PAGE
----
Well we probably would have never been to Hooters, as a family, if not for geocaching. Some of the more interesting places include TurdleEggs home with all the other cachers, scenic hikes like the Pembina Valley and Pineridge Lover’s Leap, a hot spring in the mountains we’d never been to before, a tidal island on the stormy west coast, WWI training trenches and lots of cool historic spots we would never of looked twice at before. It also took us down to Minot, which even though it is popular with many locals; we had never found reason to go to before.
Well the most memorable one that ‘got away’ was SomewhereInAPark-01000010 01101001 01110100 (GCQFM7), which was one of the first puzzles we solved. We were determined to find the cache in the dark and went back in the daylight but there was a snowstorm and a strong wind a few days before that had drifted in the patch of bush we had to search. There were also two triangulation multicaches that weekend that we solved but the final eluded us in the fall leaves. The Ultimate Challenge will stick in our minds for a long time, thanks Peter.
Well we found a Woody in a cache...little Dragonfrey had the matching Buzz Lightyear toy with him so it was a very big hit. It’s always interesting to see what’s in the cache, even if only to look, but nothing else is burned into our brain so far, and perhaps that is a good thing.
At the moment we are using a Garmin GPSMap 60cx with a Garmin 12 for backup.
Mama Dragonfrey coined it right after we finished our first cache. It is a fusion of our favourite totem and our surname.
We respect the hiders and geocaching community builders like 1Queen&4Jokers, Gramma & Pat, Peter & Gloria, TurdleEggs, Lizardo & Tannasaurus and associated reptiles, slippery_1, grnbrg, polarbeardiggers, ertyu, MLKoop, Master Instigator, MHz, Dani, 3T’s&aG, skaven, bevro and winnipegk5 to name a few.
We mostly cache on our own, but sometimes with Sallowstump or when we are in the same neck of the woods, Gramma & Pat.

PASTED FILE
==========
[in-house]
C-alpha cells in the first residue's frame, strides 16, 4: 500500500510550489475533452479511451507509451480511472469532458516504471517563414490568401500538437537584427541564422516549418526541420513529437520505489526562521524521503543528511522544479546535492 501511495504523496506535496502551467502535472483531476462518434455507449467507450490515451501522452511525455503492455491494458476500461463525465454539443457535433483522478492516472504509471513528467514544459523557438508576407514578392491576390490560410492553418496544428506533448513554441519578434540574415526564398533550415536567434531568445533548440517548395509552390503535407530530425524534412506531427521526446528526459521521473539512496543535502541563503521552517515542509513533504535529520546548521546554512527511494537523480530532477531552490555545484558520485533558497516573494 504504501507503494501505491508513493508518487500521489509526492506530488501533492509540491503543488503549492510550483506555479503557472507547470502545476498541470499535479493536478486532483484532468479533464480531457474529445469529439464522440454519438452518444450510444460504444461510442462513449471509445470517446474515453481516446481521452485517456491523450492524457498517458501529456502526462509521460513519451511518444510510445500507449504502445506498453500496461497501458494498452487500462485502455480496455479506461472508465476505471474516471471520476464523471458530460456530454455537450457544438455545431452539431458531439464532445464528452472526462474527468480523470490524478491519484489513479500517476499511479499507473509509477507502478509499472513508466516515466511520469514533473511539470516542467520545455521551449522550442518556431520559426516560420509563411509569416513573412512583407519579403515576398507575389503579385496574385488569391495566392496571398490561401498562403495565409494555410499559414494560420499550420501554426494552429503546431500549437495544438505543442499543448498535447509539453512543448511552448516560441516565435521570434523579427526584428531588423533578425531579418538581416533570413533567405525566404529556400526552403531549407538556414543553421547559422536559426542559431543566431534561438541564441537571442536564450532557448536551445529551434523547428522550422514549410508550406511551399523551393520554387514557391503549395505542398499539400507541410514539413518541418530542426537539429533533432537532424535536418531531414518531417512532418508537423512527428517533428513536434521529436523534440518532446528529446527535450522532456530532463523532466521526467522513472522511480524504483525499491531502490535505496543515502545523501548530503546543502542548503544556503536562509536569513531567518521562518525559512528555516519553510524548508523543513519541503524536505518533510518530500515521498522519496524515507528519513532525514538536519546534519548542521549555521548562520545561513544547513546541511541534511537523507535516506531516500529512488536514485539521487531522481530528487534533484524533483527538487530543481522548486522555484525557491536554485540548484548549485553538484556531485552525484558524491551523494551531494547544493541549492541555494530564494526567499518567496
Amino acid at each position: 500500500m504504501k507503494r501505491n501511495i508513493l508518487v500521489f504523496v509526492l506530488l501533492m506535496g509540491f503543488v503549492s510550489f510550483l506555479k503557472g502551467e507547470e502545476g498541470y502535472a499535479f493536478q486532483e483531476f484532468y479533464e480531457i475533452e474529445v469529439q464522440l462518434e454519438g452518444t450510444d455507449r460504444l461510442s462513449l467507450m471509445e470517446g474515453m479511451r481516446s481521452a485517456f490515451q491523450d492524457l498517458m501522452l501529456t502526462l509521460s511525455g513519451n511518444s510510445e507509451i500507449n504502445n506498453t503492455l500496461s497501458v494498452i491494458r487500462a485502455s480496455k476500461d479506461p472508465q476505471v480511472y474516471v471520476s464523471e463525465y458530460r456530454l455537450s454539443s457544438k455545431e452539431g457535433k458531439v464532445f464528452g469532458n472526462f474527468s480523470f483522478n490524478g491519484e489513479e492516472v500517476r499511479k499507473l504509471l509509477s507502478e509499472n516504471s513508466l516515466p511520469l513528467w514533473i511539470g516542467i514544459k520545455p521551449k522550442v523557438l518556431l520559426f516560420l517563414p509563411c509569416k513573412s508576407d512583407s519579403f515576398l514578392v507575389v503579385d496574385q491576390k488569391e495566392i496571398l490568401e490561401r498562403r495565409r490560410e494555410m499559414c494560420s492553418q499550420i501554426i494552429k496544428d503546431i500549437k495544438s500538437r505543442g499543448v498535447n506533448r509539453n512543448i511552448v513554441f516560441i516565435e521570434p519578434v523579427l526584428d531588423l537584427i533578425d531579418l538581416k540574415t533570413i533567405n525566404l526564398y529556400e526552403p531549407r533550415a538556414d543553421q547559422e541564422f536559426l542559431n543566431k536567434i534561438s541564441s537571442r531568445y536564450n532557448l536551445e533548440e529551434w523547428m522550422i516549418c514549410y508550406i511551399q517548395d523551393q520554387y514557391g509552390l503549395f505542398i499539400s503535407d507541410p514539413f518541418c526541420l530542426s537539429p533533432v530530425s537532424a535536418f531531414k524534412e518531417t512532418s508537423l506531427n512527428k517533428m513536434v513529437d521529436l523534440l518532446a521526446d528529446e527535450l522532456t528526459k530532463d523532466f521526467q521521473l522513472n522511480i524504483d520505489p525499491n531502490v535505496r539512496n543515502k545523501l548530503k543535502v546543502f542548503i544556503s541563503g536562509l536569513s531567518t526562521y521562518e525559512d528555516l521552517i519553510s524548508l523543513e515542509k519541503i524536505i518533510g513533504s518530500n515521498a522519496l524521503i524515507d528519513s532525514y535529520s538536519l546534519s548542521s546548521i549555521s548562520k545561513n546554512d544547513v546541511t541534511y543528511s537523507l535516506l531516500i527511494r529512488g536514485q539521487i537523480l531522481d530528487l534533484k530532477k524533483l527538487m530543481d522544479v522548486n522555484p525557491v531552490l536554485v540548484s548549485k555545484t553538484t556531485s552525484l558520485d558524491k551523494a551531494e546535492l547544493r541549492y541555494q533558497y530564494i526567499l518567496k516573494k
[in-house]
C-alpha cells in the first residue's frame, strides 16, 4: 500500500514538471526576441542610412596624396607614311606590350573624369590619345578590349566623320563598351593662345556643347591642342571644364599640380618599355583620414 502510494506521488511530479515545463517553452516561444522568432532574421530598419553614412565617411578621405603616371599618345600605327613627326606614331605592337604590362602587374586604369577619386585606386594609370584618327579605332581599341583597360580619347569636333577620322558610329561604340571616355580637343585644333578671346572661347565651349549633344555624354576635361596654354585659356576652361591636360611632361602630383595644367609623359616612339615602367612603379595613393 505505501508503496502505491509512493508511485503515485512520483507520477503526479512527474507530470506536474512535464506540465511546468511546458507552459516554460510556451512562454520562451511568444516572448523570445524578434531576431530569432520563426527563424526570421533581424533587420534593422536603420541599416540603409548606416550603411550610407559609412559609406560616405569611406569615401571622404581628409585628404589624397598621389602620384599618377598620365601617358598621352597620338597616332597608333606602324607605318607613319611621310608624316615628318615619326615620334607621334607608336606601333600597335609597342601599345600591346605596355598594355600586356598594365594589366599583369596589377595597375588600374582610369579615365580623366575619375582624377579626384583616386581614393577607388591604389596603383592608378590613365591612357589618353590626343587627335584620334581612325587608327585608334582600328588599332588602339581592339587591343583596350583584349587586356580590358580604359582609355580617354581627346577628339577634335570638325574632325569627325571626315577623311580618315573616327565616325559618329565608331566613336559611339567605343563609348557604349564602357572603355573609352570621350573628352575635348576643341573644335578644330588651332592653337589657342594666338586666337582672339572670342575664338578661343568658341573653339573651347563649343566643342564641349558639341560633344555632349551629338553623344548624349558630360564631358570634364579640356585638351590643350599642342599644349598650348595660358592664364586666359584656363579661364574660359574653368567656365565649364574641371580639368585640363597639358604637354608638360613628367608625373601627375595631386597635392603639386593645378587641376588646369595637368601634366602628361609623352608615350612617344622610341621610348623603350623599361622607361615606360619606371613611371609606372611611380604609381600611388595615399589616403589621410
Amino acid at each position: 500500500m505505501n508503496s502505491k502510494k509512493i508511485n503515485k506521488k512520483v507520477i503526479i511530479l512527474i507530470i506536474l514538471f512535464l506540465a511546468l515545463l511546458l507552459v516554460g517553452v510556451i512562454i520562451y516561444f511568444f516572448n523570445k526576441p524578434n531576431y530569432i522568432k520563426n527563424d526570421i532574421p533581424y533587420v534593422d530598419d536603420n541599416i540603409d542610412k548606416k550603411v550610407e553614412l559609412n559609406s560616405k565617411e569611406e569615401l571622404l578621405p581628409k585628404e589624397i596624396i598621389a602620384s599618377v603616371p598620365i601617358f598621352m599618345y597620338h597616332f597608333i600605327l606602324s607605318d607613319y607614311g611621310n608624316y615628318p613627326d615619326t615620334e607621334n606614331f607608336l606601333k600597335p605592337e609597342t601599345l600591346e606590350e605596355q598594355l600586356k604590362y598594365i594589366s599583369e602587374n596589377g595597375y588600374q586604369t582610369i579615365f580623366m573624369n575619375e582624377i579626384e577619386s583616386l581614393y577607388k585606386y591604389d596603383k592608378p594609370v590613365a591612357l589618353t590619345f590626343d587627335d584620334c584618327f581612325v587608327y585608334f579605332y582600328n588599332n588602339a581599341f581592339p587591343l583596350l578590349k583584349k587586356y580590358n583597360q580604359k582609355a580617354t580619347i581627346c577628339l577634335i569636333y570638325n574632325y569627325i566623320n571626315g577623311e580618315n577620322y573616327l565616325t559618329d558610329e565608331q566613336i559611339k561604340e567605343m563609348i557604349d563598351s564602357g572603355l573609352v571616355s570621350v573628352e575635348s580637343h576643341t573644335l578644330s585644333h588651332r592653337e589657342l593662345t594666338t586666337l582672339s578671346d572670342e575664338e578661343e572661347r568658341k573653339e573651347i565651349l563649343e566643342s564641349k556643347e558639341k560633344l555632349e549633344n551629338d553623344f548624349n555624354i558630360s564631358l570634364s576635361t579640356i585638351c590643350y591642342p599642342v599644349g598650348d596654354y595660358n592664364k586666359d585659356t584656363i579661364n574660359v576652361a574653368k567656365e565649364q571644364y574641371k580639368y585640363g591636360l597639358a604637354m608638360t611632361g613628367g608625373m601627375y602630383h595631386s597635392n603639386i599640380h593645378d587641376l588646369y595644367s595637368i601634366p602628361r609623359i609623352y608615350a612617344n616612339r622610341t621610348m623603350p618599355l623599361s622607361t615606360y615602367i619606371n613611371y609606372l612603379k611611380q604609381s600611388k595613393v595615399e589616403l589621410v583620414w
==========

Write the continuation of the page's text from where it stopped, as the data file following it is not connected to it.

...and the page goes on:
New Zealand and Australia would be pretty cool. Europe would be very interesting as well.
Well, we couldn’t narrow it down. We like Manual GPS - Trilateration Blitz for it’s relevant puzzle, Haunted Halloween Hunt for it’s night time fun, Paddling Octopus Blitz for it’s scenic splendor and Vintage Library for it’s theme.
Yes, we are hoping to have one in the winter. We are also contemplating a joint fall event in Spruce Woods.
We have a compass for backup and thick bush, an iPaq PDA for cache notes and details/hints, a cell phone for phone a friend (used once), and watertight container for swag and other cache repair items. For software we use: GSAK (thanks Lizardo), Google Earth, Mapsource Topo Canada, GPS Trackmaker and EasyGPS to name a few.
There is less competition, but fewer caches. More travel is required to get to caching hot spots.
The majority are made after a location has been scouted or an idea hatched.
Yes, almost daily at work, training other staff and using various models for field work. I also get to field test new models for different applications. Mama Dragonfrey has also used GPSr for teaching math and physics.
Whenever we get an idea we collect them in our to do pile and there are generally a half dozen or so waiting to be built. Right now we are working on a fun challenge uttered by a reptilian friend of ours, called Lost in Translation, which may be a series of caches with a similar theme. There are a couple of big ones that we’ve been waiting for the right conditions to implement.